Archive for May, 2018

Wind power isn’t free.  There is a very large upfront construction cost that has to be paid back over the life of the project.  Based on information from Maryland’s Public Service Commission that approved the two projects, the net cost of electric supply will be about 13.7 cents per kilowatt hour.  The average electric supply cost from existing power plants, according to regional gird manager PJM Interconnection, was only about 3.5 cents per kilowatt hour in 2017.  So, offshore wind power will be about four times as expensive!

In fact, Maryland electric customers will pay an extra $177 million average a year for offshore wind compared to buying from existing power plants.  Those existing power plants already produce enough electricity to meet expected demand.  The wind mills are only being built because they are required by law!

You may hear these projects will create thousands of jobs, and people will certainly be needed to build these massive windmills.  However, those construction jobs only last a few years, the cost continues for decades.  The extra money spent on electricity premiums could have been left in consumer pockets to be spent on the things they want, and the money you spend also creates jobs.  Economic models show that $177 million in electric premiums might create over 1000 direct permanent jobs if voluntarily spent elsewhere.  Compare that to an expected 50 permanent jobs for the people operating and maintaining the wind mills.  One way to look at this is each of those 50 jobs is costing $3.6 million a year!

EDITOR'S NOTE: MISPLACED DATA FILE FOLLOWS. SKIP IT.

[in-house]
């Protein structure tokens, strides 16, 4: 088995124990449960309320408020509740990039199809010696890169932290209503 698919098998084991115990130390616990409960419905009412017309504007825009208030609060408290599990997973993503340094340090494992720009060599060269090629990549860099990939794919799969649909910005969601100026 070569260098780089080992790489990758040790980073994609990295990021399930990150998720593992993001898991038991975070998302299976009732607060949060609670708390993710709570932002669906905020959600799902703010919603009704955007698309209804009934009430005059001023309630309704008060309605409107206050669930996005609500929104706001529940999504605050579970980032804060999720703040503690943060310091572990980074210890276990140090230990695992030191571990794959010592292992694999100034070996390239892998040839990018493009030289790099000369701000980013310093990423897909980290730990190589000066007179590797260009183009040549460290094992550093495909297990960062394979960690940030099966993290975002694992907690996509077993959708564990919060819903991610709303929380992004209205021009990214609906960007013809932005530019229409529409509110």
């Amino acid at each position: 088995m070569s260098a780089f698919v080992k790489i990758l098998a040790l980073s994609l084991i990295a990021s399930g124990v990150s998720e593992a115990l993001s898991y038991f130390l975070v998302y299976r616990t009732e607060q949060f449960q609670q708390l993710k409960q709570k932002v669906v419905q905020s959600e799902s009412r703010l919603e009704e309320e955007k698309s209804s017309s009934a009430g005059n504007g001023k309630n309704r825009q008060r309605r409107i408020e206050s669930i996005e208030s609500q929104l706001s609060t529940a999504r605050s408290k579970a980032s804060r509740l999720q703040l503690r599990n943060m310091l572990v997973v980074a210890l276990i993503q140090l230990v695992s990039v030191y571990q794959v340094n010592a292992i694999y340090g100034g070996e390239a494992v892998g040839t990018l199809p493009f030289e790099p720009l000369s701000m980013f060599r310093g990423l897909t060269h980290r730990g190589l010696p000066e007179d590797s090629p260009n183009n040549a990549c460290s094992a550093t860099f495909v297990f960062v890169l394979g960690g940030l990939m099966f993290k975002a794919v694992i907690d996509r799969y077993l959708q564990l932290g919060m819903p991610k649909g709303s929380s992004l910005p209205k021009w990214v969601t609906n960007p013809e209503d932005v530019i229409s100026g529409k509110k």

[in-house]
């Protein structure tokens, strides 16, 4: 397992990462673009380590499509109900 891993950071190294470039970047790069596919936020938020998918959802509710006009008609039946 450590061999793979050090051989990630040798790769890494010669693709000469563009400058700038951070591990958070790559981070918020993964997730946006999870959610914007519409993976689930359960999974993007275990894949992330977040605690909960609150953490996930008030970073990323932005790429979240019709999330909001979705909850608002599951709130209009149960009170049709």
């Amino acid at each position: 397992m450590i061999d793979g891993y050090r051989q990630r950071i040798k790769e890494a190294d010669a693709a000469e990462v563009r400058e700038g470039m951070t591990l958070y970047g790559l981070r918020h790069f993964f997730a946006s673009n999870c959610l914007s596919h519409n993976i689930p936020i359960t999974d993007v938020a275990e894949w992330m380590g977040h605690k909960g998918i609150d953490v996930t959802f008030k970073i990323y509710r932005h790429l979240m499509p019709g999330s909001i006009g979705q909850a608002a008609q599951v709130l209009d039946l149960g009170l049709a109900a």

There are also claims these wind mills will provide cleaner, healthier air.  The Maryland Public Service Commission hired a consultant that carefully considered the net regional impact, and found no air quality benefits.

David T. Stevenson, Director, Center for Energy Competitiveness


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